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Schaefer v. Family Medicine Centers of South Carolina LLC

United States District Court, D. South Carolina, Columbia Division

February 27, 2019

CATHERINE A. SCHAEFER, M.D., Plaintiff,
v.
FAMILY MEDICINE CENTERS OF SOUTH CAROLINA, LLC, STEPHEN F. SERBIN, M.D., PETER J. STAHL, M.D., BHAVESH R. AMIN, M.D., SPRINGWOOD LAKE PRIMARY CARE, LLC, SPRINGWOOD LAKE BUILDING, LLC, SOUTHEAST PROFESSIONAL PLAZA, LLC, MIDTOWN BUILDING, LLC, SALUDA POINTE BUILDING, LLC, and LAKE MURRAY FAMILY MEDICINE BUILDING, LLC, Defendants.

          OPINION AND ORDER

          Margaret B. Seymour, Senior United States District Judge

         Plaintiff Catherine A. Schaefer, M.D. (“Plaintiff”) brought the within action against Defendants Family Medicine Centers of South Carolina, LLC (“FMC”); Stephen F. Serbin, M.D. (“Defendant Serbin”); Peter J. Stahl, M.D. (“Defendant Stahl”); Bhavesh R. Amin, M.D. (“Defendant Amin”); Springwood Lake Primary Care, LLC; Springwood Lake Building, LLC; Southeast Professional Plaza, LLC; Midtown Building, LLC; Saluda Point Building, LLC; and Lake Murray Family Medicine Building, LLC in the Court of Common Pleas for Richland County, South Carolina.[1] The action was removed to this court on October 12, 2018. Plaintiff asserts claims for fraudulent inducement, tortious interference with contract, and civil conspiracy relating to a settlement agreement she entered into with FMC and the United States government in 2014 to settle claims arising under the False Claims Act.

         This matter is before the court on the motion to dismiss filed by Defendants Serbin, Stahl, FMC, Lake Murray Family Medicine Building, LLC, Midtown Building, LLC, Saluda Pointe Building, LLC, Southeast Professional Plaza, LLC, Springwood Lake Building, LLC, and Springwood Lake Primary Care, LLC (hereinafter, “Defendants”). ECF No. 16. The motion seeks dismissal pursuant to Fed.R.Civ.P. 12(b)(6) and 12(b)(7). Id. Plaintiff filed an opposition to Defendants' motion on October 25, 2018, ECF No. 32, to which Defendants filed a reply on November 1, 2018. ECF No. 33.[2] The court held oral argument on the motion on February 12, 2019, and took the matter under advisement. The court has subject matter jurisdiction pursuant to 28 U.S.C. §§ 1331, 1355.

         I. BACKGROUND

         The FCA Action

         On February 12, 2014, Plaintiff filed a qui tam action under the False Claims Act (“FCA”), 31 U.S.C. § 3729 et seq., on behalf of the United States against Victoria Serbin and Defendants FMC, Serbin, and Stahl, styled United States ex rel. Schaefer v. Family Medicine Centers of South Carolina, LLC, 3:14-cv-00382 (D.S.C. Feb. 12, 2014) (the “FCA Action”). ECF No. 4-2. Defendant Serbin and Defendant Stahl are founders, owners, and members of FMC. Victoria Serbin, Defendant Serbin's wife, was an employee of FMC and held multiple management positions there, including Laboratory Director and Director of Clinical Ancillary Services. ECF No. 4-5 at 2. The FCA action was based on Plaintiff's employment with FMC between April 2013 and November 2013, during which time Plaintiff alleged she “personally witnessed” FMC's scheme to defraud Medicare and Tricare “by overcharging federal health insurance programs for amounts exceeding the actual value of services provided to federally-insured patients.” ECF No. 1-1 at ¶ 36. Plaintiff also alleged that Defendant Serbin wrongfully terminated her employment “when she objected to FMC's fraudulent practices.” Id.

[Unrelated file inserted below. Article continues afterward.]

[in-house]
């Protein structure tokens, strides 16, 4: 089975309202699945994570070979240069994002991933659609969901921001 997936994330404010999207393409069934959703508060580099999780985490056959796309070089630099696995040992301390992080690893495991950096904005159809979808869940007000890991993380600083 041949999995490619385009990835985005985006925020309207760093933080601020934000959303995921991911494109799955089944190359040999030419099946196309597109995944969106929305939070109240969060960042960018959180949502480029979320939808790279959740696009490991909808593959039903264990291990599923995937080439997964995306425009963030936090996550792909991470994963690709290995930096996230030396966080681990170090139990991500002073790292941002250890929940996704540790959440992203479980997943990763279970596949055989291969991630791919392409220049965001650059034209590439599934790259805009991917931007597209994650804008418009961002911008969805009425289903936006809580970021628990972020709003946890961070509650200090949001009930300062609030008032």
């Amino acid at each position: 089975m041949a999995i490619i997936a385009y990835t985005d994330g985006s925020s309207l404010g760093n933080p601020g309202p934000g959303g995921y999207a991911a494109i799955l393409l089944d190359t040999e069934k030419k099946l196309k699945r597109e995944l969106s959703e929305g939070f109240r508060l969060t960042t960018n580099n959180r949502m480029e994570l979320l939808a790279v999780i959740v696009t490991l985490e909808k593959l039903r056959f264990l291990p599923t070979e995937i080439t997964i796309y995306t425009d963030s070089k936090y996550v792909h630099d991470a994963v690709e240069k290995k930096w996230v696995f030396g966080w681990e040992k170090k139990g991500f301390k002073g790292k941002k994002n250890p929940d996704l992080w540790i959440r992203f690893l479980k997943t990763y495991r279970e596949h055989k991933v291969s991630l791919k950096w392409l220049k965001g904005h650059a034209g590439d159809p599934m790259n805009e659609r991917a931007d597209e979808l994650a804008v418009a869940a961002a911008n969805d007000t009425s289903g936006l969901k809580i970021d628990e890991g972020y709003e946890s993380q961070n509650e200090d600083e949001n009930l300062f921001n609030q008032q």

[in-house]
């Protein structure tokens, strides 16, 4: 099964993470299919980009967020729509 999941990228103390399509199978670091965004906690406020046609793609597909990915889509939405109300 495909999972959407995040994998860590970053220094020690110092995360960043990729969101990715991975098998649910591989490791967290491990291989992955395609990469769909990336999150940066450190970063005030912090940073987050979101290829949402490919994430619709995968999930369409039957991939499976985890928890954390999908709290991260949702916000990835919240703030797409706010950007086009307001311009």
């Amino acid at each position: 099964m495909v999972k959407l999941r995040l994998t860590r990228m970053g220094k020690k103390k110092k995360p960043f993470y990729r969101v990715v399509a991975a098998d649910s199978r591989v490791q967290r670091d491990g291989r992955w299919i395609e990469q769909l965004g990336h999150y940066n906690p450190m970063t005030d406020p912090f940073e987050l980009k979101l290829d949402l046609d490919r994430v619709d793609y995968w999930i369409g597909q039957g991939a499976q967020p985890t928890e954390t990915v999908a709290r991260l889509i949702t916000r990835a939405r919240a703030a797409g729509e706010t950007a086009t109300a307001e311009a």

On May 5, 2016, the United States filed a complaint in intervention alleging that FMC, Defendant Serbin, and Victoria Serbin, (collectively, “Serbin Defendants”) submitted false claims to Medicare, Tricare, and the Federal Employees Health Benefits Program. ECF No. 4-3. The United States further alleged as follows. The Serbin Defendants had employment arrangements with physicians that included “compensation directly attributable to the volume or value of the employed physician's referrals.” Id. at 3. The Serbin Defendants violated the FCA and the Stark Law, 42 U.S.C. § 1395nn, “[b]y knowingly submitting, and causing to be submitted, claims for reimbursement based on referrals generated by physicians who received compensation based on these terms.” Id. Additionally, in order to maximize revenue, the Serbin Defendants devised a variety of schemes, including: “creating custom laboratory panels comprised of diagnostic tests not appropriate for routine measurement”; “implementing standing orders to assure [] custom panels were performed with defined frequency, ” rather than in reaction to clinical needs; programming billing software to generate inaccurate codes so as to misrepresent services provided; ordering unnecessary laboratory tests; and billing for office visits when a patient presented for a simple blood-drawing procedure. Id. at 3-4. Plaintiff subsequently filed an amended complaint to preserve her employment retaliation claim under 31 U.S.C. § 3730(h) of the FCA, which entitled her to recover two times the back pay from the date of her discharge plus interest, special damages, costs, and attorneys' fees. ECF No. 4-4.